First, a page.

Italy is famous for coffee but there is not a plant of coffee growing in the Country. How does Italy become one of the top coffee exporters in the world?

It is because of espresso-style coffee, that means a process from selecting varieties, roasting style and especially the art of making.

The first energy drink of the “old world” was probably used by the shepherds in Africa or the middle east. The habit of roast and ground coffee beans was very popular amongst Arabic people for Centuries. Not popular until the XV Century, drinking coffee was often associate to not-Christians behaviour.

Venice was probably one of the first European cities to see the arrival of coffee beans, welcomed by some but also very criticized.  But soon Italians started to love the beverage, included Pope Clemente VII who was so in love with coffee to externalize that be a coffee drinker was not against to be a good Christian.

Anyway, thanks to the introduction of sugar in the food system to become more and more popular than was necessary to open coffee houses.

In England, the first coffee house opened in Oxford in 1637 followed by many others, turned soon into clubs for intellectuals and politicians.

During the 17th Century, European colonials overseas started to cultivate coffee in the new world, now main coffee producers are Brazil, Colombia, Ecuador and many other south Americans countries.

Nowadays is just crazy to think to start a day without a cup of coffee for millions of people worldwide, but in Italy is also a social and cultural need. The first thought in the morning, a very comfort flavour when something goes wrong, the first way to approach a new friend or a business meeting.

Many travellers are really surprised about how different is to enjoy the coffee time in Italy. For instance, in Rome is not a relaxing moment.

At home, until the laziness (together with Clooney advises) affected all the people that runt to buy the home espresso machine, the most popular coffee at home was done with the “macchinetta,” the amazing espresso machine invented by Mr Bialetti in 1933. Is the easiest cheapest and traditional way to make a delicious coffee…if used properly of course.

At the “bar”, that is not a night club for music and alcohol here, but simply a coffee house that serves coffee, cappuccino, pastries and some sandwiches and snacks, ordering a coffee means just one thing: ordering an espresso coffee.

Espresso can be ordered in many different ways according to the preferred style, that sometimes refers to pour some milk or others inside, or even the choice of the cup shape and material. Your favourite bar -generally the one “sotto casa” or close to the office is generally managed by people that know everything about you, because the “barista”, the one who prepares your coffee, is not a stranger, is a confessor, a friend, sometimes a “guru” and philosopher.

If this sounds weird to you, just come to experience directly. Be sure no one will forgive a bartender for a not good coffee…is just something that can ruin your day. It’s an art, and there’s no kidding around about the perfect espresso: rich, creamy, perfectly balanced from start to finish, not one coffee ground burned by the scorching hot.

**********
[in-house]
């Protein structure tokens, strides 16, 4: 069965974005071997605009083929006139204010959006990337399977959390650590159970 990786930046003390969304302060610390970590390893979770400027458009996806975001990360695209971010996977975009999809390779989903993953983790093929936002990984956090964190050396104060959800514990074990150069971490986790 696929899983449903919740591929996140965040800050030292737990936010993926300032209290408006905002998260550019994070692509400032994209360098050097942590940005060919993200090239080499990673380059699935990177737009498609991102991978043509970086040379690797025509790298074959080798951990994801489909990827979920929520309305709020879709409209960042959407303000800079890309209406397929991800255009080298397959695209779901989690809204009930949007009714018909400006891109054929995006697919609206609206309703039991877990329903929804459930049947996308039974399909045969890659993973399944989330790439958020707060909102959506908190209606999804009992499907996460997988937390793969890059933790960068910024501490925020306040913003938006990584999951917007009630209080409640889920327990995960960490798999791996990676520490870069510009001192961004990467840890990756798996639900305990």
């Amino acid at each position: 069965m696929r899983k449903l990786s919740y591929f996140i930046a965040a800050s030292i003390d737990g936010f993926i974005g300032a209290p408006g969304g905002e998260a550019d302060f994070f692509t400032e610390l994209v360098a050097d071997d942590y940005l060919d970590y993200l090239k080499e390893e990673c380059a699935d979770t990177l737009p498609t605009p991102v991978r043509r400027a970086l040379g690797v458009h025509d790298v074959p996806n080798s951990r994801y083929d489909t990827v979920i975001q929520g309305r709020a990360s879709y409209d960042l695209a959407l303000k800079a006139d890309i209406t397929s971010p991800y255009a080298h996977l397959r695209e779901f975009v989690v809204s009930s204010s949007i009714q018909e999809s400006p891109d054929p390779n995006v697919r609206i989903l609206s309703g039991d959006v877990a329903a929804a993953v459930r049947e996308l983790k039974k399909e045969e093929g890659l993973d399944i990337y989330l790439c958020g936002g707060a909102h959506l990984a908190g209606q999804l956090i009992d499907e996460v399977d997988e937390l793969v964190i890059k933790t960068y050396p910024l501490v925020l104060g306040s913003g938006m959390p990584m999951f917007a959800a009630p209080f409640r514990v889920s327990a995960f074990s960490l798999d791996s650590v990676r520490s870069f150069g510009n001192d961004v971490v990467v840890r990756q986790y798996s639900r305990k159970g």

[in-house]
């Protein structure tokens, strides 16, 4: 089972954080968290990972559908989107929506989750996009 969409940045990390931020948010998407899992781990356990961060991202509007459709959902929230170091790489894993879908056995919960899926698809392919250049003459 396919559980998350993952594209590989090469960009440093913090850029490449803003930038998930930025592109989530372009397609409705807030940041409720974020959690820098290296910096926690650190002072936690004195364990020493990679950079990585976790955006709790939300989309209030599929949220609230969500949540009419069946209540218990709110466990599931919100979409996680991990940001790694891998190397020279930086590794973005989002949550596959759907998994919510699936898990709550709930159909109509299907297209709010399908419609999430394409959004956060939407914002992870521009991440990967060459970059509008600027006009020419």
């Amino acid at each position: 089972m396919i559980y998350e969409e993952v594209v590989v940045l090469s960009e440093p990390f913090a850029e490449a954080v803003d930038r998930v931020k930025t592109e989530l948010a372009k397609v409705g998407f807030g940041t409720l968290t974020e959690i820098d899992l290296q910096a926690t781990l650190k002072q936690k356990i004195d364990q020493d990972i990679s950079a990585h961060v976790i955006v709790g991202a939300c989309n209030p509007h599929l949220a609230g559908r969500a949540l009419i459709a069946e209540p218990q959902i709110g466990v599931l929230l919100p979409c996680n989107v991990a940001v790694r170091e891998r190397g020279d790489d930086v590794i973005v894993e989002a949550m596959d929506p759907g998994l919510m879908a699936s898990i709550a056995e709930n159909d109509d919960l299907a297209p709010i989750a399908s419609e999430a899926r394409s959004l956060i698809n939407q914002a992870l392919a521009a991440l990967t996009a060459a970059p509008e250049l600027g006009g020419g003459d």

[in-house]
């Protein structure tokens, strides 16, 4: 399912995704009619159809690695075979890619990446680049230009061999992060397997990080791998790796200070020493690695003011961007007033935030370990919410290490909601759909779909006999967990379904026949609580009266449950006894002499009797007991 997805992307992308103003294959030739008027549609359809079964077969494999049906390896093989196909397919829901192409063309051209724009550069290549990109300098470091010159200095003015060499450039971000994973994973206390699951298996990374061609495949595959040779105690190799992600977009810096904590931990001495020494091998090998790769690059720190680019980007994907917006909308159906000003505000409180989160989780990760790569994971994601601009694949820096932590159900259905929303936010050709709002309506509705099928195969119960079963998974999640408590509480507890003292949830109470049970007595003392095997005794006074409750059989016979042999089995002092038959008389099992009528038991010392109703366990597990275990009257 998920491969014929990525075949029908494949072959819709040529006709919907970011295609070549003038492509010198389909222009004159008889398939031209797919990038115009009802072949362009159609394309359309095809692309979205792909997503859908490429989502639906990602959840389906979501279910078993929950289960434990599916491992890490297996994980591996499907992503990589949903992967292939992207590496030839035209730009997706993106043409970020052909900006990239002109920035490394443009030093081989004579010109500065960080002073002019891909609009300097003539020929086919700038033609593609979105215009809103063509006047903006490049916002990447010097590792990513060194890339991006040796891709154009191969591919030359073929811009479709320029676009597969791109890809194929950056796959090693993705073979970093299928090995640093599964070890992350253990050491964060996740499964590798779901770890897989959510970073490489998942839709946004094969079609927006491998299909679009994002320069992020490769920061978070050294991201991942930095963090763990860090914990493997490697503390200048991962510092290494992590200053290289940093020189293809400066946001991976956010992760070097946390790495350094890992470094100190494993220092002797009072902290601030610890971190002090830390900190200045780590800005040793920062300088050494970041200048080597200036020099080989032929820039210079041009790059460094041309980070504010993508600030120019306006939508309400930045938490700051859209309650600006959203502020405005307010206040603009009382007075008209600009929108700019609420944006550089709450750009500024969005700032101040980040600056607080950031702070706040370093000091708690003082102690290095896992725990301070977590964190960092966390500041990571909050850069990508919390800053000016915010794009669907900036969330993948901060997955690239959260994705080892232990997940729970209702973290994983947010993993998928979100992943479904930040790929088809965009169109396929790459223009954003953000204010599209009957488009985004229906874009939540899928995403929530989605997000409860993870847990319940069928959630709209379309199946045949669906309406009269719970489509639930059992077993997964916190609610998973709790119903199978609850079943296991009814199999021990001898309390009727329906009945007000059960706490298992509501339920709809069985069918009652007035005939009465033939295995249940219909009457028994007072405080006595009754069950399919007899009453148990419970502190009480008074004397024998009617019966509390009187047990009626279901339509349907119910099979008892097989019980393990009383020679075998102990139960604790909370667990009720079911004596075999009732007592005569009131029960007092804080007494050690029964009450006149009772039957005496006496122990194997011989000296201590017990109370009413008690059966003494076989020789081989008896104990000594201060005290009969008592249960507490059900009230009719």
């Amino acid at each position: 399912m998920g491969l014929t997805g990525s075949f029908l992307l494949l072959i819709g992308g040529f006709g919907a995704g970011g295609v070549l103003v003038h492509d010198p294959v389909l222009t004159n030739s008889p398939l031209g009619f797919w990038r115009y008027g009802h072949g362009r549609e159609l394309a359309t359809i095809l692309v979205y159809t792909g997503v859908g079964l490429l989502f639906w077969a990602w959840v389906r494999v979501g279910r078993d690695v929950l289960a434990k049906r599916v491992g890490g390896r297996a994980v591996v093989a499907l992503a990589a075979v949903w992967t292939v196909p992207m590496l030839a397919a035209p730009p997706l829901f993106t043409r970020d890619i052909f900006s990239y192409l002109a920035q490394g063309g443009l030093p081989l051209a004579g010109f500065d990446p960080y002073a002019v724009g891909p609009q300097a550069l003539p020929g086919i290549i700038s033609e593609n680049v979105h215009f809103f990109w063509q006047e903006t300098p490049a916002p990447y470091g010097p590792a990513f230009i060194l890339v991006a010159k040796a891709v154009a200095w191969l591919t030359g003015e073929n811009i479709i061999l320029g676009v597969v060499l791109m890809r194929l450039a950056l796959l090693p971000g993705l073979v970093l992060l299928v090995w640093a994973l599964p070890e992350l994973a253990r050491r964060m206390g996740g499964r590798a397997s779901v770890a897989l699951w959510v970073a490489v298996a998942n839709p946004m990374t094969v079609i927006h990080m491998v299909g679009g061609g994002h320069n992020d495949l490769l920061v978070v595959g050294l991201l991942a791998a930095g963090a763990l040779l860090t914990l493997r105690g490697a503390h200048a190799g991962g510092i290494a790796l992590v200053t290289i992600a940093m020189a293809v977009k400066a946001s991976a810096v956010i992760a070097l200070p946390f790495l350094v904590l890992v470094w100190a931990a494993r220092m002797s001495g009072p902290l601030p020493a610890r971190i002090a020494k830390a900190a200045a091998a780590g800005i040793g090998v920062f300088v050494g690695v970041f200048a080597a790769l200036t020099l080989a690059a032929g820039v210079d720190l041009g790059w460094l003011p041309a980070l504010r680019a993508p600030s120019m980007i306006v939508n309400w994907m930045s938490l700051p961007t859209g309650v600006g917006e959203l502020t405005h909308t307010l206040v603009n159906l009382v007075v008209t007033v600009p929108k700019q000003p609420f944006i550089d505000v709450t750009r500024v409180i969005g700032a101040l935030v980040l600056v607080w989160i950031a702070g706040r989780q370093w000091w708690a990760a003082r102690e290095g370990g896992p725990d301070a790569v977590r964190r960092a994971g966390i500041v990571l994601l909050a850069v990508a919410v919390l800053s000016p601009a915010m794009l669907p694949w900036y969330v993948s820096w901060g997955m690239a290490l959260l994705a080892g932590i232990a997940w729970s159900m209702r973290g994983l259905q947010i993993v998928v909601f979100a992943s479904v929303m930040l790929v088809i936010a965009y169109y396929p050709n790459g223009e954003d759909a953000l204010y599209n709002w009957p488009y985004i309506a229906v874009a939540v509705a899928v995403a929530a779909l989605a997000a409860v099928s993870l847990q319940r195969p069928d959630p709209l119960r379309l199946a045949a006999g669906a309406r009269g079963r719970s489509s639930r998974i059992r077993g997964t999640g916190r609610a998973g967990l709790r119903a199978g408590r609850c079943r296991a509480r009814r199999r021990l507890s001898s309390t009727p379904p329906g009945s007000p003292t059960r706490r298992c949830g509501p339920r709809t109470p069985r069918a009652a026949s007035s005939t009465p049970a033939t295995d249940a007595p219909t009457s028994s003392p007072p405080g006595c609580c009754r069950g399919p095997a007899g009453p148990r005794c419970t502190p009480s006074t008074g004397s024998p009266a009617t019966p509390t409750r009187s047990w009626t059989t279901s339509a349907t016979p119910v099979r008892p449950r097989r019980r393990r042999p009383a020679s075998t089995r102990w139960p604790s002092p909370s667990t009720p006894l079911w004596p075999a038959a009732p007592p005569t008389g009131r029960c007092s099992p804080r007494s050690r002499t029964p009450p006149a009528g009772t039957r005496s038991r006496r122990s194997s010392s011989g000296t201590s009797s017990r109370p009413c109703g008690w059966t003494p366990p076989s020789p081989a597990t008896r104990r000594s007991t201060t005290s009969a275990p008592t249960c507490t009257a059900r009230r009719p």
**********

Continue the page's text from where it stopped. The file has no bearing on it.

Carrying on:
How to order a coffee in Rome

Example a) I need espresso coffee

  1. Access the bar
  2. Look around to find the cashier and reach it (maybe there will be a not ordered line, be brave)
  3. Ask for “un espresso” and pay
  4. Bring the bill to the bartender (probably he will be busy)
  5. Try to get bartender attention (be brave), then ask
  6. Give the bartender the bill (he will probably look and strap a little)
  7. Put the bill on the bar (generally, locals leave a spare coin to hold the paper down – that is also the little tip to the bartender)
  8. Take your coffee

Example b) I need cappuccino and cornetto (traditional Italian breakfast)

  1. Access the bar and have a look at the display to choose what you’d like to buy
  2. Look around to find the cashier and reach it (maybe there will be a not ordered line, be brave)
  3. Tell “cappuccino e cornetto” what you like (you’d need to know before you go) and pay
  4. Bring the bill to the bartender (probably he will be busy)
  5. Put the bill on the bar (generally, locals leave a spare coin to hold the paper down – that is also the little tip to the bartender)
  6. Ask for what you’d like
  7. Eat your cornetto and drink your cappuccino standing at the bar

Coffee styles

Caffè or Espresso: a straight shot of coffee.

Caffè americano: not exactly coffee as known in the United States, generally is just espresso coffee and hot water in the cappuccino cup (that is not the size of a mug, do not complain).

Caffè corretto: espresso “corrected” by a shot of liquor or Sambuca. Style beloved by men after a meal.

Caffè macchiato: espresso “stained” with a dab of steamed milk.

Caffè ristretto: espresso with a tad less water, stronger than regular espresso.

Caffè in tazza grande: is espresso in the cappuccino cup.

Caffè marocchino: espresso coffee with milk froth and chocolate powder.

Cappuccio or cappuccino: coffee combined with steamed milk (more so than macchiato) and taken only at breakfast.

No matter what style is, the important is that is done with love, take our Espresso, Gelato and Tiramisu tour of Rome to discover much more!